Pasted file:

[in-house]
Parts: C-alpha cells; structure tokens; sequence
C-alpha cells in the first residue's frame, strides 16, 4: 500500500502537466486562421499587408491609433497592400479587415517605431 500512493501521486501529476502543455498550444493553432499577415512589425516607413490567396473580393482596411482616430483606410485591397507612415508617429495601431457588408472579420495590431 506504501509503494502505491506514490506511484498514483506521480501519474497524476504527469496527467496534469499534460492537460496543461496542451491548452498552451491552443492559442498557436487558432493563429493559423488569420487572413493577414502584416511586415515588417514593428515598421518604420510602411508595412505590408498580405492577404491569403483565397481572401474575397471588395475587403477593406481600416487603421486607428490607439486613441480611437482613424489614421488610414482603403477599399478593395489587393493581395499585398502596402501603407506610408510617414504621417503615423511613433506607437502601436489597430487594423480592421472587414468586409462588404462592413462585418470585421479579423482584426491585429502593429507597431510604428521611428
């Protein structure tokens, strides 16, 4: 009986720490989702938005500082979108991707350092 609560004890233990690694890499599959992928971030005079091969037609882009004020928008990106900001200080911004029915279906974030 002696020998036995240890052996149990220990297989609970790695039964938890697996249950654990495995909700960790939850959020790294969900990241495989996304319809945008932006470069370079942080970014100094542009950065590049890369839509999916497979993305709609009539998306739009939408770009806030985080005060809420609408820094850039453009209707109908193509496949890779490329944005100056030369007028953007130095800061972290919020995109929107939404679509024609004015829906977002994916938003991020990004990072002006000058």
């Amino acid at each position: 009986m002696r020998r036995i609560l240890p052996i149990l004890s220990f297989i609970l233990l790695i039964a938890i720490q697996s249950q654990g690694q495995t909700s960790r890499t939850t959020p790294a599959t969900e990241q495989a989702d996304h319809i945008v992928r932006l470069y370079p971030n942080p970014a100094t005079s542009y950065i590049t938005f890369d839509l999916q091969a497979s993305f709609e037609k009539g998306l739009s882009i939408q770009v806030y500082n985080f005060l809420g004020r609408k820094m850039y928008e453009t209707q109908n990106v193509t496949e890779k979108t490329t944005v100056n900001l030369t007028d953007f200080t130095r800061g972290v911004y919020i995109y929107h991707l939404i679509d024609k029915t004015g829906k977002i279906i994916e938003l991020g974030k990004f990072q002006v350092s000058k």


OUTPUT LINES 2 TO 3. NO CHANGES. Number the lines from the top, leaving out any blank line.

Parts: C-alpha cells; structure tokens; sequence
C-alpha cells in the first residue's frame, strides 16, 4: 500500500502537466486562421499587408491609433497592400479587415517605431 500512493501521486501529476502543455498550444493553432499577415512589425516607413490567396473580393482596411482616430483606410485591397507612415508617429495601431457588408472579420495590431 506504501509503494502505491506514490506511484498514483506521480501519474497524476504527469496527467496534469499534460492537460496543461496542451491548452498552451491552443492559442498557436487558432493563429493559423488569420487572413493577414502584416511586415515588417514593428515598421518604420510602411508595412505590408498580405492577404491569403483565397481572401474575397471588395475587403477593406481600416487603421486607428490607439486613441480611437482613424489614421488610414482603403477599399478593395489587393493581395499585398502596402501603407506610408510617414504621417503615423511613433506607437502601436489597430487594423480592421472587414468586409462588404462592413462585418470585421479579423482584426491585429502593429507597431510604428521611428